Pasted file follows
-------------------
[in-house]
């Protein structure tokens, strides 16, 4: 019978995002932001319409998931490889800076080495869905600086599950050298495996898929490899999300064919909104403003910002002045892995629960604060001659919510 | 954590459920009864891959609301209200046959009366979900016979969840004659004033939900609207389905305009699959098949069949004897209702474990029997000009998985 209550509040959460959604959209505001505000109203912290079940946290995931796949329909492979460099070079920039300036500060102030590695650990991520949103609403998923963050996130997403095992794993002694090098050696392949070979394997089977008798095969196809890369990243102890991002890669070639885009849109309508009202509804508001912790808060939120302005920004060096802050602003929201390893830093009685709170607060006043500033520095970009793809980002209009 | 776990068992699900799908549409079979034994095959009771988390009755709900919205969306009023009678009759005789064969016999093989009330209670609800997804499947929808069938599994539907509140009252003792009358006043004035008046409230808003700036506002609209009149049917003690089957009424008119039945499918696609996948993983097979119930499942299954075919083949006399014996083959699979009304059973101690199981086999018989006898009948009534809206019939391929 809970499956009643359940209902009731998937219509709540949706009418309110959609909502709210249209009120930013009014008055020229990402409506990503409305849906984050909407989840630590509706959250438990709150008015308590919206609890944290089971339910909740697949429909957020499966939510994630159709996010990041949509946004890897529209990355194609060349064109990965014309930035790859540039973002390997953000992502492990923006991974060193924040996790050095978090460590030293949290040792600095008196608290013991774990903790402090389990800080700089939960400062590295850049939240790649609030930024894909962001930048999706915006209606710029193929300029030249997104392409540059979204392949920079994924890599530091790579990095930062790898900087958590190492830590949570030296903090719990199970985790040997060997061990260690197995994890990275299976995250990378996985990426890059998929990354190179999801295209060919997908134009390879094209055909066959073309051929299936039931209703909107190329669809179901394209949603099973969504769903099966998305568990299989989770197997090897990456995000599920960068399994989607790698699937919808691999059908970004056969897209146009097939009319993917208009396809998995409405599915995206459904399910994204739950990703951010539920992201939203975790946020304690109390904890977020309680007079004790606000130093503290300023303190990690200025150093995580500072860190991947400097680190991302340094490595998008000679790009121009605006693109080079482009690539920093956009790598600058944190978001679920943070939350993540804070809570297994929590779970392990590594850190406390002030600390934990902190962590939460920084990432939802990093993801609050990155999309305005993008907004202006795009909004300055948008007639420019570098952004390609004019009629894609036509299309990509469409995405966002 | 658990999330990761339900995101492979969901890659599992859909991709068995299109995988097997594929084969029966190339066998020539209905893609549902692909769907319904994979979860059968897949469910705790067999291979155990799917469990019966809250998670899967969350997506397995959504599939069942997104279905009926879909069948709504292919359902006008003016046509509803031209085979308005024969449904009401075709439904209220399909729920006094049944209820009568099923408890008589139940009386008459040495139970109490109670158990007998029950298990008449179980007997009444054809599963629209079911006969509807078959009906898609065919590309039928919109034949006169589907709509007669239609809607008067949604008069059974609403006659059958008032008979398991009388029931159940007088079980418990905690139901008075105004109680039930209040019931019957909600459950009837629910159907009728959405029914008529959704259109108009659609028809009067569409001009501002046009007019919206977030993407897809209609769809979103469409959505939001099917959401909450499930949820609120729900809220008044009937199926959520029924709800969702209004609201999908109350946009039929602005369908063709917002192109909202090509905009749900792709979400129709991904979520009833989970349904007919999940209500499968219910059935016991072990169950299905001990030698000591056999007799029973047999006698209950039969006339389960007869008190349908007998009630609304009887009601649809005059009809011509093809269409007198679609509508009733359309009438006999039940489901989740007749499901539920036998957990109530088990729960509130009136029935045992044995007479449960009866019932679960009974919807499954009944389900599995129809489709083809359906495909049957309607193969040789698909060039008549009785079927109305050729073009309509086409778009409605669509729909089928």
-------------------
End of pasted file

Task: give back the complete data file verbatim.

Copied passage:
[in-house]
């Protein structure tokens, strides 16, 4: 019978995002932001319409998931490889800076080495869905600086599950050298495996898929490899999300064919909104403003910002002045892995629960604060001659919510 | 954590459920009864891959609301209200046959009366979900016979969840004659004033939900609207389905305009699959098949069949004897209702474990029997000009998985 209550509040959460959604959209505001505000109203912290079940946290995931796949329909492979460099070079920039300036500060102030590695650990991520949103609403998923963050996130997403095992794993002694090098050696392949070979394997089977008798095969196809890369990243102890991002890669070639885009849109309508009202509804508001912790808060939120302005920004060096802050602003929201390893830093009685709170607060006043500033520095970009793809980002209009 | 776990068992699900799908549409079979034994095959009771988390009755709900919205969306009023009678009759005789064969016999093989009330209670609800997804499947929808069938599994539907509140009252003792009358006043004035008046409230808003700036506002609209009149049917003690089957009424008119039945499918696609996948993983097979119930499942299954075919083949006399014996083959699979009304059973101690199981086999018989006898009948009534809206019939391929 809970499956009643359940209902009731998937219509709540949706009418309110959609909502709210249209009120930013009014008055020229990402409506990503409305849906984050909407989840630590509706959250438990709150008015308590919206609890944290089971339910909740697949429909957020499966939510994630159709996010990041949509946004890897529209990355194609060349064109990965014309930035790859540039973002390997953000992502492990923006991974060193924040996790050095978090460590030293949290040792600095008196608290013991774990903790402090389990800080700089939960400062590295850049939240790649609030930024894909962001930048999706915006209606710029193929300029030249997104392409540059979204392949920079994924890599530091790579990095930062790898900087958590190492830590949570030296903090719990199970985790040997060997061990260690197995994890990275299976995250990378996985990426890059998929990354190179999801295209060919997908134009390879094209055909066959073309051929299936039931209703909107190329669809179901394209949603099973969504769903099966998305568990299989989770197997090897990456995000599920960068399994989607790698699937919808691999059908970004056969897209146009097939009319993917208009396809998995409405599915995206459904399910994204739950990703951010539920992201939203975790946020304690109390904890977020309680007079004790606000130093503290300023303190990690200025150093995580500072860190991947400097680190991302340094490595998008000679790009121009605006693109080079482009690539920093956009790598600058944190978001679920943070939350993540804070809570297994929590779970392990590594850190406390002030600390934990902190962590939460920084990432939802990093993801609050990155999309305005993008907004202006795009909004300055948008007639420019570098952004390609004019009629894609036509299309990509469409995405966002 | 658990999330990761339900995101492979969901890659599992859909991709068995299109995988097997594929084969029966190339066998020539209905893609549902692909769907319904994979979860059968897949469910705790067999291979155990799917469990019966809250998670899967969350997506397995959504599939069942997104279905009926879909069948709504292919359902006008003016046509509803031209085979308005024969449904009401075709439904209220399909729920006094049944209820009568099923408890008589139940009386008459040495139970109490109670158990007998029950298990008449179980007997009444054809599963629209079911006969509807078959009906898609065919590309039928919109034949006169589907709509007669239609809607008067949604008069059974609403006659059958008032008979398991009388029931159940007088079980418990905690139901008075105004109680039930209040019931019957909600459950009837629910159907009728959405029914008529959704259109108009659609028809009067569409001009501002046009007019919206977030993407897809209609769809979103469409959505939001099917959401909450499930949820609120729900809220008044009937199926959520029924709800969702209004609201999908109350946009039929602005369908063709917002192109909202090509905009749900792709979400129709991904979520009833989970349904007919999940209500499968219910059935016991072990169950299905001990030698000591056999007799029973047999006698209950039969006339389960007869008190349908007998009630609304009887009601649809005059009809011509093809269409007198679609509508009733359309009438006999039940489901989740007749499901539920036998957990109530088990729960509130009136029935045992044995007479449960009866019932679960009974919807499954009944389900599995129809489709083809359906495909049957309607193969040789698909060039008549009785079927109305050729073009309509086409778009409605669509729909089928």